For many women, their journey will naturally lead them to a period of stay in the home, caring for children. Whether that time is only a few months, or for several decades, they need to be prepared. They need to be given the skills they need to succeed and they need to be taught that their work is valuable.
We need to stop acting as though when we provide women with these traditional skills, we are taking away their power. Teaching women to care for children and a home empowers them. It prepares them for a path that may lie ahead. What really takes away their power, is telling them that doing so is worthless.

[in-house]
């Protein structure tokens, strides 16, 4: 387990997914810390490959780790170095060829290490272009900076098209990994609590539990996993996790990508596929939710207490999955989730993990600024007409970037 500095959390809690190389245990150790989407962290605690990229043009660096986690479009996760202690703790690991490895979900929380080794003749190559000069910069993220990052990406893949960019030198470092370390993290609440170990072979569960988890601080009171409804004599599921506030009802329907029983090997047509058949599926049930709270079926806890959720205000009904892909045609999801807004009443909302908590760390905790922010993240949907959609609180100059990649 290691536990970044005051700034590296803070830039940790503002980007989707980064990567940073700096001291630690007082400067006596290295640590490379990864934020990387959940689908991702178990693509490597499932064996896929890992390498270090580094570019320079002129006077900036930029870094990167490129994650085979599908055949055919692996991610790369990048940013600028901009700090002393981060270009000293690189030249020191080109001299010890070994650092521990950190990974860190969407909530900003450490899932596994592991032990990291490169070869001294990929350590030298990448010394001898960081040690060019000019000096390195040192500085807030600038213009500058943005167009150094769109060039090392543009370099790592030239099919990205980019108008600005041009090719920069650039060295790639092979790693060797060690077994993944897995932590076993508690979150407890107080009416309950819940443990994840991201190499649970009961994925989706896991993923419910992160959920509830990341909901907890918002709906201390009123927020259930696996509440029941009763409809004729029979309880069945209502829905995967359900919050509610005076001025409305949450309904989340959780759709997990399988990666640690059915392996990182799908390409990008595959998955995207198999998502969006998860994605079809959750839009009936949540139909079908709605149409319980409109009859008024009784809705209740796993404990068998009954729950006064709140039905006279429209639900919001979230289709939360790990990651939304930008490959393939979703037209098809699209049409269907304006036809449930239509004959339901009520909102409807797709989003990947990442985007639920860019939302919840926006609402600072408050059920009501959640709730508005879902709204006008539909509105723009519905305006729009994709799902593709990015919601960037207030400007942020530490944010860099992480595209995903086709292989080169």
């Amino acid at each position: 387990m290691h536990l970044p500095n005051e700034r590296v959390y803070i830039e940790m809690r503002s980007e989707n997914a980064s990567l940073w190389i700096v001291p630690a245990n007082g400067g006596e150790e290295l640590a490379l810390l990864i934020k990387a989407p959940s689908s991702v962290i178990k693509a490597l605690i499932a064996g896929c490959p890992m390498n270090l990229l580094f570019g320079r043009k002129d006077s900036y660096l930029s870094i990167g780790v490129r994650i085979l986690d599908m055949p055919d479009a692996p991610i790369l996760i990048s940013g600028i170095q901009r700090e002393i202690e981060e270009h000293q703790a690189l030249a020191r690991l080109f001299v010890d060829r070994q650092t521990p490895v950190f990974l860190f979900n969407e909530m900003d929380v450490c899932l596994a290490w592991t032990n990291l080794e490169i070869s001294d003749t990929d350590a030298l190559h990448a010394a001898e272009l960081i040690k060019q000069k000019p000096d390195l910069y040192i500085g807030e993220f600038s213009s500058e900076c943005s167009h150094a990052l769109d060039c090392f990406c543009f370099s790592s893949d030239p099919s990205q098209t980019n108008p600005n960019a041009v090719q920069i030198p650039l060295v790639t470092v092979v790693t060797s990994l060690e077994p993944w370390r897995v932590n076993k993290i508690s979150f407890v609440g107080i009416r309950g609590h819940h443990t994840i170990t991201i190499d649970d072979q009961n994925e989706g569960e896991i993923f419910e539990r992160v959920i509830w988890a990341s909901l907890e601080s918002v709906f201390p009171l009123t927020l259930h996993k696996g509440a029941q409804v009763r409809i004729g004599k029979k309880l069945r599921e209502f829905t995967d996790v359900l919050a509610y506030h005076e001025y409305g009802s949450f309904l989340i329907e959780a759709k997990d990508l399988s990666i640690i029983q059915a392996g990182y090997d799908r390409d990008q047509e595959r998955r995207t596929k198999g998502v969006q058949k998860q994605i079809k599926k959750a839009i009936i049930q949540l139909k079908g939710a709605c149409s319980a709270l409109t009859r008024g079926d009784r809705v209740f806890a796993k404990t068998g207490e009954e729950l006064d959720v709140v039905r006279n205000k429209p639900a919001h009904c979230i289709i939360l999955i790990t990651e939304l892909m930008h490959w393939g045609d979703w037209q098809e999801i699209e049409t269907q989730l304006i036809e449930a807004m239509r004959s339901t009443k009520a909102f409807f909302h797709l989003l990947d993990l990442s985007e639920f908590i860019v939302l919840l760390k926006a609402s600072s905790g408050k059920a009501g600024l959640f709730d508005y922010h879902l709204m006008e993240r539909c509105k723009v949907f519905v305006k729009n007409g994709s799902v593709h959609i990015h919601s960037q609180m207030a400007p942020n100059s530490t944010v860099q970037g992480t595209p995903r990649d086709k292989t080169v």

Feminism, it’s time to catch up. Our women deserve better.
Let’s tell them they can be anything they want — including a Mum, and let’s start telling them just how important that is.
Finally at least one feminist group has woken up to the insanity of supporting the “rights” of “trans-people” to use the bathroom of their choice. Girl Power on Girls’ Showers:
If you think a partnership between PETA and the red-meat eaters of America would be odd, try this one on for size: the Women’s Liberation Front (WoLF) and the Family Policy Alliance. That’s right. If there’s one thing President Obama’s outrageous bathroom mandate has accomplished, it’s bringing together all kinds of unlikely viewpoints. Feminists and Christians aren’t exactly natural allies, but when it comes to protecting the safety and privacy of America’s girls, count them as comrades. The idea that men and boys should be able to walk right into girls’ locker rooms, showers, and restrooms is so offensive that the two sides are teaming up to topple the Obama policy.